Sometimes a novel has the power to change your life…
Imagine what it would be like if you found a manuscript in your hotel room while on vacation. What would you do? In The Lost Manuscript that releases today, Anne-Lise Braird finds a lost manuscript tucked away in the bedside table drawer in her hotel room. What began as an ordinary vacation in Brittany turns into a search for the author of the manuscript. Through a series of letters the story unfolds and we meet everyone whose lives have been touched by the lost manuscript.
In this interview, Cathy shares about when she first came up with the storyline, who she’d like to meet from the novel and what drew her to epistolary writing (telling a story through letters.)
When did you first come up with the storyline for your latest novel, The Lost Manuscript?
Actually, I remember exactly when I started writing The Lost Manuscript. It was in 1996, and I was going through a very strange phase of my life at the time. Four months earlier, the novel I had posted on a website for anonymous writers caught the attention of an editor, Marie Leroy (La Martinière Littérature,) who said she wanted to publish it. In a very unexpected way, my childish dream was becoming reality. I waited so patiently for the day when we would start working together on the text. January, February, and March flew by. Today, I know how publishing houses can be overwhelmed. But at the time, I didn’t know a thing about it. So, when spring arrived, I really thought that Marie Leroy had changed her mind about my first book (Le Parfum de l’Hellébore) and that it would remain a simple file in my computer… I was disappointed, of course, and I needed to focus on something else.
Generally, to forget the bothers of daily life and to refocus on the world that surrounds me, I write. So, I sat down in front of my computer and the story wrote itself: since my manuscript was destined to stay in the drawer without ever becoming a real book, I would narrate the story of a lost manuscript that would never be published…
At least, this was what I thought when I started writing it.
The entire novel is told through letters. What drew you to this style of storytelling?
I like epistolary writing. I always have. The interval between the moment when we give ourselves on paper and the moment when the recipient will discover what we have said, gives a unique flavor to our words. And when we think about it, how many letters have never been posted because at the very last minute the writer changes his mind? I like to think of what could have happened if some of them have actually been mailed. The temporal gap between the action of writing and the action of slipping the letter in the box always brings uncertainty. I think this hesitation is really important to me: the fact of writing, without knowing if eventually I will be read. I actually realize I’m doing the same when it comes to writing my novels. During the creation process, I like to tell myself that this book will perhaps never come out in bookstores, that it will perhaps never be sent to my publisher, and will perhaps never be read by anyone… In doing so, I rediscover a freedom and an intimacy in the act of writing: the one I devoted myself to in my school notebooks in which I would only write for myself and that I would kept hidden in the back of the cupboard.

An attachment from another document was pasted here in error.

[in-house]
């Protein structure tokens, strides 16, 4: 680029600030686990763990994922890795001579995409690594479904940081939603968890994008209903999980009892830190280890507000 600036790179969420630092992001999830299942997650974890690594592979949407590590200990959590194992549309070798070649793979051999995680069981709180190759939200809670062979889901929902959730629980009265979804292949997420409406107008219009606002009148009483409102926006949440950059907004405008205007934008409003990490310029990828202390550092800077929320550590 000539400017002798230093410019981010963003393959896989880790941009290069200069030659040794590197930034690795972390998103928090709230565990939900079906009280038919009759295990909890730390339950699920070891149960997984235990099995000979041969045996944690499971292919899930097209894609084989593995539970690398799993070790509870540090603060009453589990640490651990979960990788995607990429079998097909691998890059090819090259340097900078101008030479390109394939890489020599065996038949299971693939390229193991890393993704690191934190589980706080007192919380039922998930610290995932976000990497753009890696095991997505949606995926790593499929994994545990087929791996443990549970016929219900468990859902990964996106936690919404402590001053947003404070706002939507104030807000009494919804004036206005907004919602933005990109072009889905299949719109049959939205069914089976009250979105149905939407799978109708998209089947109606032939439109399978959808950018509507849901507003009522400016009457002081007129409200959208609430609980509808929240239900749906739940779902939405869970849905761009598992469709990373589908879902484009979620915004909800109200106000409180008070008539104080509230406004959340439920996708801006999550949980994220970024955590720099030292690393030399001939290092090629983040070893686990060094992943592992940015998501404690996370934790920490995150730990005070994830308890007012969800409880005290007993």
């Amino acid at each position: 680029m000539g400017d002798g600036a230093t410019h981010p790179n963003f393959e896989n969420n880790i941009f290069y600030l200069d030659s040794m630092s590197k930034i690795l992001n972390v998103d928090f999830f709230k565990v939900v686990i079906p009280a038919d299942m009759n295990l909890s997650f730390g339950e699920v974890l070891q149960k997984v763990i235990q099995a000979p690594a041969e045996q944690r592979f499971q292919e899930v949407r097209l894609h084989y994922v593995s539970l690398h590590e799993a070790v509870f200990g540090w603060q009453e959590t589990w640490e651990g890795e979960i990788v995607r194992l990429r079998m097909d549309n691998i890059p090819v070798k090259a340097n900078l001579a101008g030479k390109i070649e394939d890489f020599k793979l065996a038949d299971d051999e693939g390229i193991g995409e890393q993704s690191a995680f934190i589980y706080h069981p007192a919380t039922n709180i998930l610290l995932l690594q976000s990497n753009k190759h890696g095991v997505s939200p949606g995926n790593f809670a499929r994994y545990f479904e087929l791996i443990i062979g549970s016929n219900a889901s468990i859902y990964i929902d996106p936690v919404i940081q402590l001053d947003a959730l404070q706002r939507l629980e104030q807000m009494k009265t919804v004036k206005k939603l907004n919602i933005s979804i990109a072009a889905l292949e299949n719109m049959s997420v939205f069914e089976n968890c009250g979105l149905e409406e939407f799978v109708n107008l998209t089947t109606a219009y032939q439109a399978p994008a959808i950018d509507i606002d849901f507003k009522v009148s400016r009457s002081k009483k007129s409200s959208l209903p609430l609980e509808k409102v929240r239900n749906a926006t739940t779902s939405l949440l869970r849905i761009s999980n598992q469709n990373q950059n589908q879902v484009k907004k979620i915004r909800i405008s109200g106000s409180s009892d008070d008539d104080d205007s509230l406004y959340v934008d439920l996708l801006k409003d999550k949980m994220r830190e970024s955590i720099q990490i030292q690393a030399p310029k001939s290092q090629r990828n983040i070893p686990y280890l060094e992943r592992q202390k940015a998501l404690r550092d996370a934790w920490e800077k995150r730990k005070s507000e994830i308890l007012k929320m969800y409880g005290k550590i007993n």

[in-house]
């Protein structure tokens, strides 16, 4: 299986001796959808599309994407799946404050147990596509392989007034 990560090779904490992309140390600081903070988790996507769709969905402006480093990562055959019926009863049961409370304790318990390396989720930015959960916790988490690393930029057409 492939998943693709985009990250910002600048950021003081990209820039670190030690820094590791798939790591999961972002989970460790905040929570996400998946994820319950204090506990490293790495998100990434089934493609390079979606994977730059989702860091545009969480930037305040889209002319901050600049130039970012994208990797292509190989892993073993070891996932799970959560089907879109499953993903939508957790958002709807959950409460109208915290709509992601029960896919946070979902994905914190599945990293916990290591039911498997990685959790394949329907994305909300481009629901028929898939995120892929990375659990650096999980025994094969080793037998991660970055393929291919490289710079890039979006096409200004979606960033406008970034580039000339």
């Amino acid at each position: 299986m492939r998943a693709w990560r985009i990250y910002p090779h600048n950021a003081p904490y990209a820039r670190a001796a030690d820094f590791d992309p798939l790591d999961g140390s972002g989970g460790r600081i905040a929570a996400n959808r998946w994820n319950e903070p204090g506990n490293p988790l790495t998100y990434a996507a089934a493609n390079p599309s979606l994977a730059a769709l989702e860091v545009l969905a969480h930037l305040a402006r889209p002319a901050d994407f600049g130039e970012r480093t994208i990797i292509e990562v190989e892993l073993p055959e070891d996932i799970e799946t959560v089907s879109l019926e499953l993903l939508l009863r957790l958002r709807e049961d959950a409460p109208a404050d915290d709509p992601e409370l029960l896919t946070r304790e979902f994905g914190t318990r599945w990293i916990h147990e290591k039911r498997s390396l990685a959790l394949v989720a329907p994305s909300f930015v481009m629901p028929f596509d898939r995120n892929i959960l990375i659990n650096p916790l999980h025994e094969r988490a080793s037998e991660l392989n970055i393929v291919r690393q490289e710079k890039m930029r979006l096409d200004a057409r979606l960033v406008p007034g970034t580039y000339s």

How much research, and plotting out of the storyline do you do before you start writing?
I actually never do any preliminary research and plotting of the storyline because I never know what social standing or period of history my characters will drive me to. Research, in fact, comes later as the plot moves forward. By then, it can be either very substantial to the story as it was the case for my first published novel, in which the protagonist was a child with autism, which immersed me in the psychiatric universe of the fifties, or, it can be very modest, as it was the case for The Lost Manuscript, for which I mainly focused on where the action takes place. When it comes to imagination, the real world does not really matter to me. I don’t do research for a sake of technical details, but rather to become imbued with an era, a place, or to feel what the characters of the story actually feel. The priority is to be able to put myself in the characters’ shoes. Emotion… Isn’t it the sole truth in a novel?
Have you visited the locations where the letters where written from throughout the novel?
I think I knew pretty much every location that is in France. Because I went there during my childhood or more recently. But when I didn’t know the place, as was the case for the ones abroad, I used the internet to, first of all, move on a virtual map, and then, to meander in the streets. I love doing this when I’m writing. It’s a bit like choosing a place to go for vacation, or a building, a neighborhood where to live.